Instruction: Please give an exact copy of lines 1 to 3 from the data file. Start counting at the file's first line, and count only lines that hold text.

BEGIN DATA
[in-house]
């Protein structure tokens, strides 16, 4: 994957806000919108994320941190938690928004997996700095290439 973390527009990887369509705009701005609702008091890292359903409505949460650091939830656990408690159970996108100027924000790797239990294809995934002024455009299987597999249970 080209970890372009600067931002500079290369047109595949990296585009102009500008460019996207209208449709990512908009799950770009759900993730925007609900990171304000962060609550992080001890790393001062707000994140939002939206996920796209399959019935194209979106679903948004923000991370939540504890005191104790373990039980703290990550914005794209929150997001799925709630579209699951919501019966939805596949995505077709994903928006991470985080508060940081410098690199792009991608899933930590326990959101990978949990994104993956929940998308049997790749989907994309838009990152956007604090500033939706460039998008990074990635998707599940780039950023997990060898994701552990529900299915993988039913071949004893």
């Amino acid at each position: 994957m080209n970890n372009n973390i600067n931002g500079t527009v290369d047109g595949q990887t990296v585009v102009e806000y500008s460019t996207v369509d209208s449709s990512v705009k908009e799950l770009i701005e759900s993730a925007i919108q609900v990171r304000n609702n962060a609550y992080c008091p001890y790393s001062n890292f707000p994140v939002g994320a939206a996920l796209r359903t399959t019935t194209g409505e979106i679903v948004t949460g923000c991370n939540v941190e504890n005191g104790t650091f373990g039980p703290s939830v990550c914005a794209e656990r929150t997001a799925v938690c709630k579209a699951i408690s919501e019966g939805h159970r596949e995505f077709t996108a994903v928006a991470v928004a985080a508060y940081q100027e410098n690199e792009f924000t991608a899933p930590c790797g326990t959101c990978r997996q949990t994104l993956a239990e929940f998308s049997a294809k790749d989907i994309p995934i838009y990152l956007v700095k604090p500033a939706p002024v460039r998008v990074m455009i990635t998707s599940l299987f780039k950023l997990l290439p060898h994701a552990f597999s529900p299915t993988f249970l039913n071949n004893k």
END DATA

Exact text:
[in-house]
């Protein structure tokens, strides 16, 4: 994957806000919108994320941190938690928004997996700095290439 973390527009990887369509705009701005609702008091890292359903409505949460650091939830656990408690159970996108100027924000790797239990294809995934002024455009299987597999249970 080209970890372009600067931002500079290369047109595949990296585009102009500008460019996207209208449709990512908009799950770009759900993730925007609900990171304000962060609550992080001890790393001062707000994140939002939206996920796209399959019935194209979106679903948004923000991370939540504890005191104790373990039980703290990550914005794209929150997001799925709630579209699951919501019966939805596949995505077709994903928006991470985080508060940081410098690199792009991608899933930590326990959101990978949990994104993956929940998308049997790749989907994309838009990152956007604090500033939706460039998008990074990635998707599940780039950023997990060898994701552990529900299915993988039913071949004893």
């Amino acid at each position: 994957m080209n970890n372009n973390i600067n931002g500079t527009v290369d047109g595949q990887t990296v585009v102009e806000y500008s460019t996207v369509d209208s449709s990512v705009k908009e799950l770009i701005e759900s993730a925007i919108q609900v990171r304000n609702n962060a609550y992080c008091p001890y790393s001062n890292f707000p994140v939002g994320a939206a996920l796209r359903t399959t019935t194209g409505e979106i679903v948004t949460g923000c991370n939540v941190e504890n005191g104790t650091f373990g039980p703290s939830v990550c914005a794209e656990r929150t997001a799925v938690c709630k579209a699951i408690s919501e019966g939805h159970r596949e995505f077709t996108a994903v928006a991470v928004a985080a508060y940081q100027e410098n690199e792009f924000t991608a899933p930590c790797g326990t959101c990978r997996q949990t994104l993956a239990e929940f998308s049997a294809k790749d989907i994309p995934i838009y990152l956007v700095k604090p500033a939706p002024v460039r998008v990074m455009i990635t998707s599940l299987f780039k950023l997990l290439p060898h994701a552990f597999s529900p299915t993988f249970l039913n071949n004893k």